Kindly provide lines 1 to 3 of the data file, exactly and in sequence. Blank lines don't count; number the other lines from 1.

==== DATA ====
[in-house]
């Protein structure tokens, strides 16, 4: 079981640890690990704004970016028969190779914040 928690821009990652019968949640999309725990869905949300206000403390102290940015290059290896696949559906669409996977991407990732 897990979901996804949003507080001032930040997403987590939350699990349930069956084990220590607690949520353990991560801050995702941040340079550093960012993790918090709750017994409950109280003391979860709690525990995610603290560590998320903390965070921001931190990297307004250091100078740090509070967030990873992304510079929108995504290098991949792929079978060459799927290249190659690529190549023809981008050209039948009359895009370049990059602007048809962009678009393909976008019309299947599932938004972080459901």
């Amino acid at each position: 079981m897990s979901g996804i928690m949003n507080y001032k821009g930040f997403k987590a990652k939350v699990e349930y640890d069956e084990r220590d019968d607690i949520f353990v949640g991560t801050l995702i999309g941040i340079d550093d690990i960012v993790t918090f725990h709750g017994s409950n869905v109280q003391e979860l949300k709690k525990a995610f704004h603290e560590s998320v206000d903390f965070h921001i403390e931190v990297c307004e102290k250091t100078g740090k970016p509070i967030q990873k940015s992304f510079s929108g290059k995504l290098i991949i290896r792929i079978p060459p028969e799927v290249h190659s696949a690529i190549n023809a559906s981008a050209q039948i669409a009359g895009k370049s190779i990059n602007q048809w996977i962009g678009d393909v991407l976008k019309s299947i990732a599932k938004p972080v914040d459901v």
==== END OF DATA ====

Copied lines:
[in-house]
């Protein structure tokens, strides 16, 4: 079981640890690990704004970016028969190779914040 928690821009990652019968949640999309725990869905949300206000403390102290940015290059290896696949559906669409996977991407990732 897990979901996804949003507080001032930040997403987590939350699990349930069956084990220590607690949520353990991560801050995702941040340079550093960012993790918090709750017994409950109280003391979860709690525990995610603290560590998320903390965070921001931190990297307004250091100078740090509070967030990873992304510079929108995504290098991949792929079978060459799927290249190659690529190549023809981008050209039948009359895009370049990059602007048809962009678009393909976008019309299947599932938004972080459901």
């Amino acid at each position: 079981m897990s979901g996804i928690m949003n507080y001032k821009g930040f997403k987590a990652k939350v699990e349930y640890d069956e084990r220590d019968d607690i949520f353990v949640g991560t801050l995702i999309g941040i340079d550093d690990i960012v993790t918090f725990h709750g017994s409950n869905v109280q003391e979860l949300k709690k525990a995610f704004h603290e560590s998320v206000d903390f965070h921001i403390e931190v990297c307004e102290k250091t100078g740090k970016p509070i967030q990873k940015s992304f510079s929108g290059k995504l290098i991949i290896r792929i079978p060459p028969e799927v290249h190659s696949a690529i190549n023809a559906s981008a050209q039948i669409a009359g895009k370049s190779i990059n602007q048809w996977i962009g678009d393909v991407l976008k019309s299947i990732a599932k938004p972080v914040d459901v």